We are seeing cases of people being arrested in UK for holding #NotMyKing signs or something along these lines. My question here is not about the legality of those police actions.

My question is: as a UK citizen opposed to monarchy, do I have any legal obligation of differential treatment towards the king/queen if I stumble upon them on the pavement or can I treat them exactly like any other ordinary citizen? In a purposefully exaggerated way for the sake of clarification, a law that states something like "you must address the king as 'your highness' or you will be arrested", or "thou shalt vacate thy seat if the king enters the bus".

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    "people being arrested in UK for holding #NotMyKing signs" [citation required]
    – user35069
    Sep 14, 2022 at 7:14
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    @Rick Something along those lines: A woman in Edinburgh holding a sign reading “F*** imperialism, abolish the monarchy” was charged with a breach of the peace while another woman in London was moved from the gates of Parliament while carrying a “Not my king” sign. Symon Hill was handcuffed after he shouted “Who elected him?” referring to Charles being proclaimed new king.
    – User65535
    Sep 14, 2022 at 7:55
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    @Rick you can find it on several sources, I believe the Washington Post is a reputable newspaper: washingtonpost.com/world/2022/09/13/… Sep 14, 2022 at 9:12
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    @User65535 being arrested while holding a sign does not imply that they were arrested for holding that sign.
    – phoog
    Sep 14, 2022 at 9:26
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    "differential treatment" -- did you mean "deferential"?
    – Barmar
    Sep 14, 2022 at 14:27

1 Answer 1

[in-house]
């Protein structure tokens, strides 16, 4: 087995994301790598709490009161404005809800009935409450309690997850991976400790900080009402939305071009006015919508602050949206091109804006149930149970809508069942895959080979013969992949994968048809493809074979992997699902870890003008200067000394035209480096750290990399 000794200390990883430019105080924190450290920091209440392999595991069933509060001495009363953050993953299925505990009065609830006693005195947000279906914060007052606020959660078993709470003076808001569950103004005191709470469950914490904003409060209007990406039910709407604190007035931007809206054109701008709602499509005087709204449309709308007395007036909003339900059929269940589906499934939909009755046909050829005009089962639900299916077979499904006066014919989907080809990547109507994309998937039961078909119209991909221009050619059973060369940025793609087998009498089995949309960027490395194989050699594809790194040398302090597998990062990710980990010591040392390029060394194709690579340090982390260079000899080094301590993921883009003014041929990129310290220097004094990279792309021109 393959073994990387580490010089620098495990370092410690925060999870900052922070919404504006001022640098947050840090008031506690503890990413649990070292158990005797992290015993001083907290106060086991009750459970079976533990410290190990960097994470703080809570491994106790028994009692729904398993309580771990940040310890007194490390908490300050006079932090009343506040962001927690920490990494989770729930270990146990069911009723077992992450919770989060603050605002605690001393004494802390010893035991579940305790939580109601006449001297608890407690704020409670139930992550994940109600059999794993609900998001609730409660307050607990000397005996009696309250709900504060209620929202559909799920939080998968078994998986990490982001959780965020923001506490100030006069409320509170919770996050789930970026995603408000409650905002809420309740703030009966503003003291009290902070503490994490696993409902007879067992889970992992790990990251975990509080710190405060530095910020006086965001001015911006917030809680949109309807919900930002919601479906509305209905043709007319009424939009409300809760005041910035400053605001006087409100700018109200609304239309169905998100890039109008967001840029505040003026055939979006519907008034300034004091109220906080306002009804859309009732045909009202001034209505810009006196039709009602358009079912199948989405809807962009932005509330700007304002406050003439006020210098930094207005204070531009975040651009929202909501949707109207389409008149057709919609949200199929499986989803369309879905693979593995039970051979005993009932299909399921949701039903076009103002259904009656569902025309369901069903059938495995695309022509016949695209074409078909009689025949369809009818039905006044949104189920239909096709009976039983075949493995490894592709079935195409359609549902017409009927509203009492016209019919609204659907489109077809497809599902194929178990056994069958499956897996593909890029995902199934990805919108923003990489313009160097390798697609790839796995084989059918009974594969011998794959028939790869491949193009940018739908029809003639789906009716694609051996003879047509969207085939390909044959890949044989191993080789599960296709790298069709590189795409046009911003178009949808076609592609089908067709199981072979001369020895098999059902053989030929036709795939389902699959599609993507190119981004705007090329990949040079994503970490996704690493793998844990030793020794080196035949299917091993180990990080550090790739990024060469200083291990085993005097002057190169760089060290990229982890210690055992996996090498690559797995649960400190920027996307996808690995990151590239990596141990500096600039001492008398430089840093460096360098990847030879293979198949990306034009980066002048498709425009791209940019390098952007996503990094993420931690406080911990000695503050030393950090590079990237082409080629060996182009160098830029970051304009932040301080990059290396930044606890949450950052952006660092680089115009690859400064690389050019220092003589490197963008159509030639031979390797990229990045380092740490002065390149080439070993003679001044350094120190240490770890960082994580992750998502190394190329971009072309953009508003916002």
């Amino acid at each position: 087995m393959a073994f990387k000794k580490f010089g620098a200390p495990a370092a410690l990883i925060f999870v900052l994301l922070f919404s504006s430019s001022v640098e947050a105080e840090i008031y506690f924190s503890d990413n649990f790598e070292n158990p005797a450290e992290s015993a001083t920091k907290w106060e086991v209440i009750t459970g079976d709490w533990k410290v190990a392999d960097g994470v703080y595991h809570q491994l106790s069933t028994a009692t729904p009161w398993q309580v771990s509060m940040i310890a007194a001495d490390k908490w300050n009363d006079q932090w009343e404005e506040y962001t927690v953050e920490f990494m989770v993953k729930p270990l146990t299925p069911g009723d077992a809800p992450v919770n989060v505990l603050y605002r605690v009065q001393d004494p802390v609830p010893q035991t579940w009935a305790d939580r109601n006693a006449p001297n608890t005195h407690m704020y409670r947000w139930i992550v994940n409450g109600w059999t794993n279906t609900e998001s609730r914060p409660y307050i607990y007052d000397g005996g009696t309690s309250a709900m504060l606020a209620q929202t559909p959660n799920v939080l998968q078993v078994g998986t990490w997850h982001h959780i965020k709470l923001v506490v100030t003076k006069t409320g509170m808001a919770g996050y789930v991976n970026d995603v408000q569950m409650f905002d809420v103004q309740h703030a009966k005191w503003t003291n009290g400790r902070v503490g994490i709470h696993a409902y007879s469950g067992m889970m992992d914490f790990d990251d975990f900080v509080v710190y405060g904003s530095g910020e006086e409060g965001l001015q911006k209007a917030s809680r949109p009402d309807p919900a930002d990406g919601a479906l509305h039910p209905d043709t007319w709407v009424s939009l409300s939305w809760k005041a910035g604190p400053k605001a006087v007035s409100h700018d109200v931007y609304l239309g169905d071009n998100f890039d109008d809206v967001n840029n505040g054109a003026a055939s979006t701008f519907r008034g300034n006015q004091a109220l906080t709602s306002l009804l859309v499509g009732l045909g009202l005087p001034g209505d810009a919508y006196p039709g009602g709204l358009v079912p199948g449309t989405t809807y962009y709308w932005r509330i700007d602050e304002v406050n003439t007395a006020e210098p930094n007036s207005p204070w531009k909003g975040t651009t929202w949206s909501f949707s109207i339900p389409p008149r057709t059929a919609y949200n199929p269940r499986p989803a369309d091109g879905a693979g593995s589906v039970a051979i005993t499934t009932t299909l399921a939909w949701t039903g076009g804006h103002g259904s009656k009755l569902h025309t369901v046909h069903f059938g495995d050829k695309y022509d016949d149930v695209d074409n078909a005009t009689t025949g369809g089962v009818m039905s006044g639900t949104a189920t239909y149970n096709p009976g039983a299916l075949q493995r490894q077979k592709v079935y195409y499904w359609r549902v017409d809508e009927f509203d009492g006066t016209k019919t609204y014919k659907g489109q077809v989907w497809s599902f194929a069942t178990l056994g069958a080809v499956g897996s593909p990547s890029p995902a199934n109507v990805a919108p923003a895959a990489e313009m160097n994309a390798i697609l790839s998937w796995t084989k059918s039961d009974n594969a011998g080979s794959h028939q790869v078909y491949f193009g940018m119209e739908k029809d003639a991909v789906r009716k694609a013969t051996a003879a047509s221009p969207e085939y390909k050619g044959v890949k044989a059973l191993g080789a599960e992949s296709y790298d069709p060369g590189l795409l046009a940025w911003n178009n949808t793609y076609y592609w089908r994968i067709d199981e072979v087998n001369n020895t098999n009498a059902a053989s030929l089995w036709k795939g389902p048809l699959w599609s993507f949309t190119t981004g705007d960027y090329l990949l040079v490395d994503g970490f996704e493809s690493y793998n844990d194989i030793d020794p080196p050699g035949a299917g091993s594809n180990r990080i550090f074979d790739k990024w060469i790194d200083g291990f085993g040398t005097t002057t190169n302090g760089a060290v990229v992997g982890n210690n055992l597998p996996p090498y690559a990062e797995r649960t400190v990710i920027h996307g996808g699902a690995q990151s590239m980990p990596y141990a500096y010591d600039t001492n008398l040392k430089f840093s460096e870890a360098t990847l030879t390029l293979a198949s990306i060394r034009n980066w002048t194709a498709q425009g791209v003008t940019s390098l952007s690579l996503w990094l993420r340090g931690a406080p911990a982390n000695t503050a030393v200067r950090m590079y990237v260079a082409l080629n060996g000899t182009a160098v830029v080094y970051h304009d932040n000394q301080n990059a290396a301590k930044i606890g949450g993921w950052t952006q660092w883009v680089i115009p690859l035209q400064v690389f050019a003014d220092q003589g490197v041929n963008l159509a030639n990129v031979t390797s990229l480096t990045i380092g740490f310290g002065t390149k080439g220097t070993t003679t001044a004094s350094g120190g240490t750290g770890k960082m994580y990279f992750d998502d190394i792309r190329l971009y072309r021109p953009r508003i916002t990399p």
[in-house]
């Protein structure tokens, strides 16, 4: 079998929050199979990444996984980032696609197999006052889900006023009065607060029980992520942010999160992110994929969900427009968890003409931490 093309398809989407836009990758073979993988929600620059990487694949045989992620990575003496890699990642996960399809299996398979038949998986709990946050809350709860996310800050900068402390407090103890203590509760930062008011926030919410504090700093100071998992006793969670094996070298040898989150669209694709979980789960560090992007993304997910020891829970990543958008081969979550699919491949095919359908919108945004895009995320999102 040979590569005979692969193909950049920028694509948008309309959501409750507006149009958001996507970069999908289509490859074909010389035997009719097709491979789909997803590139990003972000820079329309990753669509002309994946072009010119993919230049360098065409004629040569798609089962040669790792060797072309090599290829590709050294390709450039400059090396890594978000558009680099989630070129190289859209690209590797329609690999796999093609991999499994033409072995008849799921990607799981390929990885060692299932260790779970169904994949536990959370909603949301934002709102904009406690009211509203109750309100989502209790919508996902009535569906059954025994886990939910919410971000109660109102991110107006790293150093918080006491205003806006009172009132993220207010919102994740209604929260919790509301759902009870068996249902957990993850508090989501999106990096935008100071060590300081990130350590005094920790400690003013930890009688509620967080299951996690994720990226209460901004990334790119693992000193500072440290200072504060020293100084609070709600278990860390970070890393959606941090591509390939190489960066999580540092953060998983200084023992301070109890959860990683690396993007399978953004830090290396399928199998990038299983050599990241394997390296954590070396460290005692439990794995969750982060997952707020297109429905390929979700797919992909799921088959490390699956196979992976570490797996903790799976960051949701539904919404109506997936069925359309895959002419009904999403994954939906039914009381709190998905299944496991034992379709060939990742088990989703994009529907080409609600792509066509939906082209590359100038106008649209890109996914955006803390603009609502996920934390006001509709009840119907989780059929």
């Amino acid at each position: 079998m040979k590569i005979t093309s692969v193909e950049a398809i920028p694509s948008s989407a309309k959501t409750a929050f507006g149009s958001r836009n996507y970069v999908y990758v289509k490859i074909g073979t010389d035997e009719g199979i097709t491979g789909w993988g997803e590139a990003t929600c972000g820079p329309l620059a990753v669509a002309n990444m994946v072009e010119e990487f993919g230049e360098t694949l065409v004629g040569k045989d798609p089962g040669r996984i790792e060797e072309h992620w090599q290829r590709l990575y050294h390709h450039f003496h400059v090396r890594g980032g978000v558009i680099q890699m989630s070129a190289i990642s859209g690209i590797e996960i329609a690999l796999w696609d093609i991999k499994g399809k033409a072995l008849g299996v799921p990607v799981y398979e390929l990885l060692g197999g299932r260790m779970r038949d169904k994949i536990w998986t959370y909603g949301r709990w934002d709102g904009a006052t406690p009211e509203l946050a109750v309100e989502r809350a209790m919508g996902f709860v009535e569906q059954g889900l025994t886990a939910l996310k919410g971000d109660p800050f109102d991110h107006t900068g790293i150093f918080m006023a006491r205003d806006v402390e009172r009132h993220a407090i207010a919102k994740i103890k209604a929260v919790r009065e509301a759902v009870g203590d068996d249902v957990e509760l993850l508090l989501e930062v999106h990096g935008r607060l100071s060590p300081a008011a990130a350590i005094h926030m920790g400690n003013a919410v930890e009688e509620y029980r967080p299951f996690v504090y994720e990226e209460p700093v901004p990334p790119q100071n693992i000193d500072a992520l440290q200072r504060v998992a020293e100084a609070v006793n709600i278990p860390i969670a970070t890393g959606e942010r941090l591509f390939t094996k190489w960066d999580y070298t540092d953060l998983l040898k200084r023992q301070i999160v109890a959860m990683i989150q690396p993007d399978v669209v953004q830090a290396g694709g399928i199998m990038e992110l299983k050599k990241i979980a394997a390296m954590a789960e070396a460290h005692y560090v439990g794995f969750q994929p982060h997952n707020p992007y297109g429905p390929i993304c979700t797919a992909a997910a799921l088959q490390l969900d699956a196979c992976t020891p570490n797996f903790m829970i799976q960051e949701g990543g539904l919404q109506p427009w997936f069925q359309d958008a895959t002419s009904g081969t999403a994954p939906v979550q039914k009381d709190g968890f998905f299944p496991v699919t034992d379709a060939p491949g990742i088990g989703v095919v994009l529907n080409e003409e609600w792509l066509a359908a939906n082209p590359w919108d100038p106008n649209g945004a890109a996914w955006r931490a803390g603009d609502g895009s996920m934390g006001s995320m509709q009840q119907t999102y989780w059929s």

Lèse majesté is not prosecuted in the UK

While it is still technically illegal to advocate the abolition of the monarchy under the Treason Felony Act of 1848, more recent freedom of speech laws means that it is not possible to bring a successful prosecution. The only reason it hasn’t been abolished is that Parliament has better things to do and, since the government doesn’t bring charges under it, the courts can’t quash it.

So, the Monarch has the same legal protections as anyone else.

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    I agree with your first two paragraphs, but the final one is almost surely not true. At a minimum the monarch has serious immunities from liability and diplomatic type privileges.
    – ohwilleke
    Sep 14, 2022 at 10:13
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    @ohwilleke Possibly, yes. But that would apply to the monarch behaving incorrectly (such as insulting people), not the other way round.
    – PMF
    Sep 14, 2022 at 10:48
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    @PMF While crimes for insulting or defaming monarchs are no longer enforced in the U.K., I am highly skeptical that all special protections for the monarch in the U.K. are gone. For example, I would expect that, at a minimum, there would be enhanced penalties for threatening the monarch as opposed to merely insulting the monarch.
    – ohwilleke
    Sep 14, 2022 at 10:54
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    @ohwilleke: there are indeed. See, for example, Treason Act 1351. Sep 14, 2022 at 12:26
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    It's not clear to me if the Treason Act 1351 prohibits doing anything to the monarch that would be legal if done to anyone else - it apparently protects the monarch's children in a special way, and other public officials. But while it prevents you from planning to kill the monarch, planning to kill anybody else is also a crime.
    – Stuart F
    Sep 14, 2022 at 22:29

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